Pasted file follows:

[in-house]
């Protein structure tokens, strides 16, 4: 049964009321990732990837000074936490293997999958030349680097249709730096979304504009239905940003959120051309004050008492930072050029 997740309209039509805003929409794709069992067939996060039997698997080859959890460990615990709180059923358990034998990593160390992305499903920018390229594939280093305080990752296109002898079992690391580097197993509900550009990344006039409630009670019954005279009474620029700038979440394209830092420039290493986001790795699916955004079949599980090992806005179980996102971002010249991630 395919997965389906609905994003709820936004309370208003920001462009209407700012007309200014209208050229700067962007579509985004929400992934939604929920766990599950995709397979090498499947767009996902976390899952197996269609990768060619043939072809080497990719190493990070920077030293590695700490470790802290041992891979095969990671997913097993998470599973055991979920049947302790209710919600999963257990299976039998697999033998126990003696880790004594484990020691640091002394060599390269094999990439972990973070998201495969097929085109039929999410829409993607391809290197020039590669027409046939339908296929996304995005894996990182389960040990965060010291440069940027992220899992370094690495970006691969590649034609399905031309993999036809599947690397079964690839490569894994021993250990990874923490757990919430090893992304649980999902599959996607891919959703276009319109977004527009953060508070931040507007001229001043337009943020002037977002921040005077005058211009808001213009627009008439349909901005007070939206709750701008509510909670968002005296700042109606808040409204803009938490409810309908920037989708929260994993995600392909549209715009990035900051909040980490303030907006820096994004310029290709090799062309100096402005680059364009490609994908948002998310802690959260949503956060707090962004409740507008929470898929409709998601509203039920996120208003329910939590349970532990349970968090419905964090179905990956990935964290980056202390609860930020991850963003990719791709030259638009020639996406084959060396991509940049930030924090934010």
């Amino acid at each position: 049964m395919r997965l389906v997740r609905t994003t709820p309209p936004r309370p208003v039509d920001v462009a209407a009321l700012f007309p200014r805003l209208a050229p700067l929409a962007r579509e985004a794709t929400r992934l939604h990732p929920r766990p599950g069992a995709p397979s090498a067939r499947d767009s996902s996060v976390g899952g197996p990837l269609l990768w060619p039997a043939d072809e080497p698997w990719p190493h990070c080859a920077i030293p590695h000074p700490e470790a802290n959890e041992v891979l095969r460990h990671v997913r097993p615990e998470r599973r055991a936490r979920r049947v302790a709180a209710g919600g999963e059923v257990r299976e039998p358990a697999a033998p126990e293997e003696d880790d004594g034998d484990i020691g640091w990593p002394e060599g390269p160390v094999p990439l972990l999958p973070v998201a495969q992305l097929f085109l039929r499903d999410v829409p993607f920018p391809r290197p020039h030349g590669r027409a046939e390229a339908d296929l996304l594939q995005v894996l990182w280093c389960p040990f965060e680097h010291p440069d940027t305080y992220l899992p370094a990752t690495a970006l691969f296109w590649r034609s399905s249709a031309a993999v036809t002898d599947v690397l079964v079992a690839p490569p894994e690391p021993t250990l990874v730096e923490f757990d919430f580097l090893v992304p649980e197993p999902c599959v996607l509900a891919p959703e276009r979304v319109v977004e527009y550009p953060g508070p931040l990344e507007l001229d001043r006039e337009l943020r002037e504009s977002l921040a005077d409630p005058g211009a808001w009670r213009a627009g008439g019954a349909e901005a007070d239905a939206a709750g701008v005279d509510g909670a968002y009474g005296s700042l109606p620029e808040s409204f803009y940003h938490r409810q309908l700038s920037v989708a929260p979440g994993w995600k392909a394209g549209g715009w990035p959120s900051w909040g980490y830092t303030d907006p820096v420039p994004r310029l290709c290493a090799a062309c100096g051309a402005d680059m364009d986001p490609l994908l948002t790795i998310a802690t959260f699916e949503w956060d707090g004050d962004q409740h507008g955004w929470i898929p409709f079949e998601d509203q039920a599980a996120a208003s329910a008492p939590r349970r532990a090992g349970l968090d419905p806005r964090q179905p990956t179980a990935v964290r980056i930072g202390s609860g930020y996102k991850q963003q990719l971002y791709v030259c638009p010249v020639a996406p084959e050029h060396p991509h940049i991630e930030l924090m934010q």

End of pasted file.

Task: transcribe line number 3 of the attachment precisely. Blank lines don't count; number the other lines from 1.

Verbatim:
């Amino acid at each position: 049964m395919r997965l389906v997740r609905t994003t709820p309209p936004r309370p208003v039509d920001v462009a209407a009321l700012f007309p200014r805003l209208a050229p700067l929409a962007r579509e985004a794709t929400r992934l939604h990732p929920r766990p599950g069992a995709p397979s090498a067939r499947d767009s996902s996060v976390g899952g197996p990837l269609l990768w060619p039997a043939d072809e080497p698997w990719p190493h990070c080859a920077i030293p590695h000074p700490e470790a802290n959890e041992v891979l095969r460990h990671v997913r097993p615990e998470r599973r055991a936490r979920r049947v302790a709180a209710g919600g999963e059923v257990r299976e039998p358990a697999a033998p126990e293997e003696d880790d004594g034998d484990i020691g640091w990593p002394e060599g390269p160390v094999p990439l972990l999958p973070v998201a495969q992305l097929f085109l039929r499903d999410v829409p993607f920018p391809r290197p020039h030349g590669r027409a046939e390229a339908d296929l996304l594939q995005v894996l990182w280093c389960p040990f965060e680097h010291p440069d940027t305080y992220l899992p370094a990752t690495a970006l691969f296109w590649r034609s399905s249709a031309a993999v036809t002898d599947v690397l079964v079992a690839p490569p894994e690391p021993t250990l990874v730096e923490f757990d919430f580097l090893v992304p649980e197993p999902c599959v996607l509900a891919p959703e276009r979304v319109v977004e527009y550009p953060g508070p931040l990344e507007l001229d001043r006039e337009l943020r002037e504009s977002l921040a005077d409630p005058g211009a808001w009670r213009a627009g008439g019954a349909e901005a007070d239905a939206a709750g701008v005279d509510g909670a968002y009474g005296s700042l109606p620029e808040s409204f803009y940003h938490r409810q309908l700038s920037v989708a929260p979440g994993w995600k392909a394209g549209g715009w990035p959120s900051w909040g980490y830092t303030d907006p820096v420039p994004r310029l290709c290493a090799a062309c100096g051309a402005d680059m364009d986001p490609l994908l948002t790795i998310a802690t959260f699916e949503w956060d707090g004050d962004q409740h507008g955004w929470i898929p409709f079949e998601d509203q039920a599980a996120a208003s329910a008492p939590r349970r532990a090992g349970l968090d419905p806005r964090q179905p990956t179980a990935v964290r980056i930072g202390s609860g930020y996102k991850q963003q990719l971002y791709v030259c638009p010249v020639a996406p084959e050029h060396p991509h940049i991630e930030l924090m934010q």